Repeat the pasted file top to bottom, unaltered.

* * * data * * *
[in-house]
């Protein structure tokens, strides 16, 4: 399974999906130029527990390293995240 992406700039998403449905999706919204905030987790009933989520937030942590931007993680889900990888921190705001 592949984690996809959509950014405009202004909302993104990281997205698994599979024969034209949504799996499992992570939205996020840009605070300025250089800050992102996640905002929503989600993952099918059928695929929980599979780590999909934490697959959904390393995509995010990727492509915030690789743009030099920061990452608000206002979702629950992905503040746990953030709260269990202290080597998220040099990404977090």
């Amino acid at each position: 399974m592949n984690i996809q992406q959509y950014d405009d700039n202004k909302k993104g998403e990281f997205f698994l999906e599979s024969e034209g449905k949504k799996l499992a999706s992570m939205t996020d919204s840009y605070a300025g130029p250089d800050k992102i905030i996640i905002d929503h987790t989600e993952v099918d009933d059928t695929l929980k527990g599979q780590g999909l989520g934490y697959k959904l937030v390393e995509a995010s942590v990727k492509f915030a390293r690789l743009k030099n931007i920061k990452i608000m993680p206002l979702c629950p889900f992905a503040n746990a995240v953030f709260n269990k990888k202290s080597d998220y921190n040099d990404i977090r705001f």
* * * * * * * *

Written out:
[in-house]
């Protein structure tokens, strides 16, 4: 399974999906130029527990390293995240 992406700039998403449905999706919204905030987790009933989520937030942590931007993680889900990888921190705001 592949984690996809959509950014405009202004909302993104990281997205698994599979024969034209949504799996499992992570939205996020840009605070300025250089800050992102996640905002929503989600993952099918059928695929929980599979780590999909934490697959959904390393995509995010990727492509915030690789743009030099920061990452608000206002979702629950992905503040746990953030709260269990202290080597998220040099990404977090």
């Amino acid at each position: 399974m592949n984690i996809q992406q959509y950014d405009d700039n202004k909302k993104g998403e990281f997205f698994l999906e599979s024969e034209g449905k949504k799996l499992a999706s992570m939205t996020d919204s840009y605070a300025g130029p250089d800050k992102i905030i996640i905002d929503h987790t989600e993952v099918d009933d059928t695929l929980k527990g599979q780590g999909l989520g934490y697959k959904l937030v390393e995509a995010s942590v990727k492509f915030a390293r690789l743009k030099n931007i920061k990452i608000m993680p206002l979702c629950p889900f992905a503040n746990a995240v953030f709260n269990k990888k202290s080597d998220y921190n040099d990404i977090r705001f």